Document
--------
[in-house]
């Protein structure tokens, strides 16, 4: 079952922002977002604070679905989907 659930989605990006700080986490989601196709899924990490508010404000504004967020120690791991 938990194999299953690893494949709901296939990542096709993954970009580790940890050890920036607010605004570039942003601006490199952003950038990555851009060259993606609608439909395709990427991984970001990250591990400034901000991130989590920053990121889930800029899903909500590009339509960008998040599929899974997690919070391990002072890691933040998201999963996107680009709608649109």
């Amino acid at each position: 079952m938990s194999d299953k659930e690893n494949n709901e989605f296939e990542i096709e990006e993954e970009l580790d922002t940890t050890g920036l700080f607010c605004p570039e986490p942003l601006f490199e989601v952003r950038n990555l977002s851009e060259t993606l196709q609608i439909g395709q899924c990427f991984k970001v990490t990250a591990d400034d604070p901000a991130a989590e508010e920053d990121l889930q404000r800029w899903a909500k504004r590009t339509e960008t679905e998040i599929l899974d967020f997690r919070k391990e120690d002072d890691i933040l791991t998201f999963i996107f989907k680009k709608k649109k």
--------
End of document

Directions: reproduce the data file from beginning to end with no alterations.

[in-house]
């Protein structure tokens, strides 16, 4: 079952922002977002604070679905989907 659930989605990006700080986490989601196709899924990490508010404000504004967020120690791991 938990194999299953690893494949709901296939990542096709993954970009580790940890050890920036607010605004570039942003601006490199952003950038990555851009060259993606609608439909395709990427991984970001990250591990400034901000991130989590920053990121889930800029899903909500590009339509960008998040599929899974997690919070391990002072890691933040998201999963996107680009709608649109």
């Amino acid at each position: 079952m938990s194999d299953k659930e690893n494949n709901e989605f296939e990542i096709e990006e993954e970009l580790d922002t940890t050890g920036l700080f607010c605004p570039e986490p942003l601006f490199e989601v952003r950038n990555l977002s851009e060259t993606l196709q609608i439909g395709q899924c990427f991984k970001v990490t990250a591990d400034d604070p901000a991130a989590e508010e920053d990121l889930q404000r800029w899903a909500k504004r590009t339509e960008t679905e998040i599929l899974d967020f997690r919070k391990e120690d002072d890691i933040l791991t998201f999963i996107f989907k680009k709608k649109k």